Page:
Donate a book to our library! We are currently on a drive to improve our stock of books for children to read. If you would like to donate a book to help us to achieve our aim of developing a love of books in ALL children, please consider buying a book: come to the office where we have a range of books available for you to buy. Choose a bookplate to go inside the front cover, so that we know who donated it. Many thanks in advance.
New Reception parents: Please contact our local library to borrow a transition to school Book Bag for your child. This contains picture books and some helpful tips for families. Please open the 'Transition Power Point' below for more helpful information.
Early Reading is taught using phonics as well as regularly reading with the children and developing their love of a good book. The link here will take you to 'Phonics Play', parent area, which will help you to understand how children are taught using phonics, what the phonic phases are and how you can help your child with this important early skill.
The importance of Reading
At Brightlingsea Primary School & Nursery, we really encourage children to read as widely as possible. It is key to children's later success and because of its importance it is a requirement that children read regularly as part of their homework.
Read the article below about the importance of reading from Reading Rockets.
The School Reading List provide lists of suitable reading books for different ages. If you aren't sure what to encourage your child to read, these lists will be very helpful.
Click here: Recommended Books
Click here: for the CILIP Carnegie and Kate Greenaway Award site. These are the UK's oldest and most prestigious book awards. The 2019 shortlist was released on March 19th.
The 2019 Kate Greenaway Shortlist
There are many sites where you can listen to or download free audio books. These can be a great way of getting children 'in' to reading, especially where they can follow the text is an actual book as it is read.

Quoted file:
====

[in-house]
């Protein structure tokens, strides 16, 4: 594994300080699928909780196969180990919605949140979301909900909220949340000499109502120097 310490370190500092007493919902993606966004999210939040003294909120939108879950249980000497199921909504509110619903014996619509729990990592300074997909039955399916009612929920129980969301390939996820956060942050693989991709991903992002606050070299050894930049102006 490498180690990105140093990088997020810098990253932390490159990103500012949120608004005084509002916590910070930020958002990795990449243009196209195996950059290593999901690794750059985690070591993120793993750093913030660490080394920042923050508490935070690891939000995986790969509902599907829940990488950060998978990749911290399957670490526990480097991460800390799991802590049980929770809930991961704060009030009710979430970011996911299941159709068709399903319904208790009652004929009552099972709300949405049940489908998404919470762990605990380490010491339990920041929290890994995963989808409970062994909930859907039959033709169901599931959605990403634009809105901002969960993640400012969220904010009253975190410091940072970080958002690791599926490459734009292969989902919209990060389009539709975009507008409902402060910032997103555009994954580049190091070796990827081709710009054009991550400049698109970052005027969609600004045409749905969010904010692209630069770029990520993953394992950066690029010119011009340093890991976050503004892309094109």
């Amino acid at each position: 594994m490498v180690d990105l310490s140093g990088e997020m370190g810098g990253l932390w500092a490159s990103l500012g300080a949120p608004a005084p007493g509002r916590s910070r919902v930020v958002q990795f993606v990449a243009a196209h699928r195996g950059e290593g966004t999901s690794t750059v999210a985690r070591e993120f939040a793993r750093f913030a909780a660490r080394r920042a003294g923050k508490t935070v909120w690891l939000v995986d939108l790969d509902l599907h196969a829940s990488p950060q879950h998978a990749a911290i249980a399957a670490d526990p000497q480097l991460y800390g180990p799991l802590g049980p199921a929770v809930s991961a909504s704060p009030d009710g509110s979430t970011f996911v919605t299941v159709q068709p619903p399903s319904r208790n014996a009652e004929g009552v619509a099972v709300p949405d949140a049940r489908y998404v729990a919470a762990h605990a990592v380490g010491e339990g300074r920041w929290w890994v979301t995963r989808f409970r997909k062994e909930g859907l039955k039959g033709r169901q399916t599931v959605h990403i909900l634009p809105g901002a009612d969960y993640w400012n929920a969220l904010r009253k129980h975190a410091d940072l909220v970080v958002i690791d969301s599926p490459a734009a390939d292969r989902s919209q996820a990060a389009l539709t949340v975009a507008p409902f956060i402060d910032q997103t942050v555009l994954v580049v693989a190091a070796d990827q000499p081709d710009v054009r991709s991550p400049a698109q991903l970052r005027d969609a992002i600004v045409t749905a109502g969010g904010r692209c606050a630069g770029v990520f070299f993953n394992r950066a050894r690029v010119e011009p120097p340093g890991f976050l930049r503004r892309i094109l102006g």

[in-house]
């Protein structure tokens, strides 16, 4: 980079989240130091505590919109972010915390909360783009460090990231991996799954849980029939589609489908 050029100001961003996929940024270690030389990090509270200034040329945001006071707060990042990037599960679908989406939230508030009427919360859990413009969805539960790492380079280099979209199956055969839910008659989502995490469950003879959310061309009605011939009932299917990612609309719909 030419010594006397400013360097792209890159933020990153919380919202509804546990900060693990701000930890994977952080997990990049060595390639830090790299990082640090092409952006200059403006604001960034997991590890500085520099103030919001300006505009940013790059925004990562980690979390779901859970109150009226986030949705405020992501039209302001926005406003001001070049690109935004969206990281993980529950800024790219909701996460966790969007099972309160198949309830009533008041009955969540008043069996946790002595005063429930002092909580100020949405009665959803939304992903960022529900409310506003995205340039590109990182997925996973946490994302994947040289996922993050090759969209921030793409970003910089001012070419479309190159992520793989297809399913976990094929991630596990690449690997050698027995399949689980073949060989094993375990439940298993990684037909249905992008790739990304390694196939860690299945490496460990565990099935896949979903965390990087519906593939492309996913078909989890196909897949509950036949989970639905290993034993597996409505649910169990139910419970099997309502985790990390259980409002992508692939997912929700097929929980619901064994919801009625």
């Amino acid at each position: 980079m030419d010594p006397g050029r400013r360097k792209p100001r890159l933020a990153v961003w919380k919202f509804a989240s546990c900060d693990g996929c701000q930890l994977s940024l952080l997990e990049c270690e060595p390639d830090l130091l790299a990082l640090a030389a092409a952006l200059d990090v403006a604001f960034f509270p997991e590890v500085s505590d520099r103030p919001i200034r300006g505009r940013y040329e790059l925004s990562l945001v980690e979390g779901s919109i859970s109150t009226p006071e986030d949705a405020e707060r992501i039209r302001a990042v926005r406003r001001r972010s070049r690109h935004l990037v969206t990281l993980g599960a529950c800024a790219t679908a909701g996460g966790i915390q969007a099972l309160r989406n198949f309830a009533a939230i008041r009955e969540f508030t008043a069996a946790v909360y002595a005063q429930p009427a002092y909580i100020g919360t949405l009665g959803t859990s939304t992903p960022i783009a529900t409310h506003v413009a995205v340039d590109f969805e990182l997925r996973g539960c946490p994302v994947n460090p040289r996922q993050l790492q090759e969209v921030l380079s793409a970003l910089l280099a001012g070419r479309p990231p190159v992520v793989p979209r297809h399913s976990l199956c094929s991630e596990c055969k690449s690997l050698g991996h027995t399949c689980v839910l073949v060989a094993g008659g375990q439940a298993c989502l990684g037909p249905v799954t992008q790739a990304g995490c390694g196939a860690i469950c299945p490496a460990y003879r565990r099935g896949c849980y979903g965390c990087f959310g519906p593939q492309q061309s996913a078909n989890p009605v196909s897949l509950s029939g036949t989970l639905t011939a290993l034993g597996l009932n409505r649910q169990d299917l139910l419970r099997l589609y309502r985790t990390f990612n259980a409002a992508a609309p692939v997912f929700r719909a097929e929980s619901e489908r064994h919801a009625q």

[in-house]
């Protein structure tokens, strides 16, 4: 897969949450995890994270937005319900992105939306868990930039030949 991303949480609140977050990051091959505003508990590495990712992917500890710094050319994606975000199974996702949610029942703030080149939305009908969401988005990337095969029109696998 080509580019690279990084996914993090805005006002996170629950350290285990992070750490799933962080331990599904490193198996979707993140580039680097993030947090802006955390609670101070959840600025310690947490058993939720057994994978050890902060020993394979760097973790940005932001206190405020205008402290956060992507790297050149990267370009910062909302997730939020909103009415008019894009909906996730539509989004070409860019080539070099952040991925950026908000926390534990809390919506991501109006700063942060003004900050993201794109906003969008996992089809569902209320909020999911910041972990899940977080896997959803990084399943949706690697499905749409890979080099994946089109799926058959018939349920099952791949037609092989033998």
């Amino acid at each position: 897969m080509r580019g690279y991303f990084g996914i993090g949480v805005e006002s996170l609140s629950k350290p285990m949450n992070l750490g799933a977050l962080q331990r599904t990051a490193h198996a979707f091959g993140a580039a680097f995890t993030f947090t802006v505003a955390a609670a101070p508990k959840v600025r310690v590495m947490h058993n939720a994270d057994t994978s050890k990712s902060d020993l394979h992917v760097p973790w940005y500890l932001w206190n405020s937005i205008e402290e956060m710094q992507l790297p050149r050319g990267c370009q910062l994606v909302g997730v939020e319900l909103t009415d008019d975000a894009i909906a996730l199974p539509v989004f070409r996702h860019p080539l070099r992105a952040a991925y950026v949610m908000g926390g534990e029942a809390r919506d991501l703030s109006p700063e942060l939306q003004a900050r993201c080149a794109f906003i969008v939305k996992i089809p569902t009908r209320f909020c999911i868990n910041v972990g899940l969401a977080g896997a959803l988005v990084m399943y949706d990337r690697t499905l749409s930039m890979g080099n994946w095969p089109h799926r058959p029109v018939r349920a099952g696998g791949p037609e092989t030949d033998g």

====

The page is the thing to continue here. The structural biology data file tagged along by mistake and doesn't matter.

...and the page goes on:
Scholastic have produced an interesting article on why you should use audio books and link to seven different sites where free audio books can be found.
Read it here: Free Audio Books and Why You Should Try Them
Try 'Storynory,' by clicking on the name.
Ten Reasons for reading!
1. Children who read often and widely get better at it.
After all, practice makes perfect in almost everything humans do, and reading is no different.
2. Reading exercises our brain.
Reading is a much more complex task for the human brain than watching TV, for example. Reading strengthens brains connections and builds NEW connections.
3. Reading improves concentration.
Children have to sit still and quietly so that they can focus on the story when they are reading. If they read often, they will develop the skill to do this for longer.
4. Reading teaches children about the world around them.
Through reading a variety of books children learn about people, places, and events outside of their own experience.
5. Reading improves vocabulary and language skills.
Children learn new words as they read. Subconsciously, they absorb information on how to structure sentences and how to use words and other language features effectively in their writing and speaking.
6. Reading develops a child's imagination.
As we read, our brains translate the descriptions we read of people, places and things into pictures. While we are engaged in a story we are also imagining how a character is feeling. Young children then bring this knowledge into their everyday play.
7. Reading helps children to develop empathy.
As children develop, they begin to imagine how they would feel in that situation.
8. Reading is fun.
A book or an e-reader doesn't take up much space and is light to carry, so you can take it anywhere. You can never be bored if you have a book in your bag!
9. Reading is a great way to spend time together.
Reading together on the sofa, bedtimes stories and visiting the library are just some ways of spending time together.
10. Children who read achieve better in school.
Reading promotes achievement in all subjects, not just English. Children who are good readers tend to achieve better across the curriculum.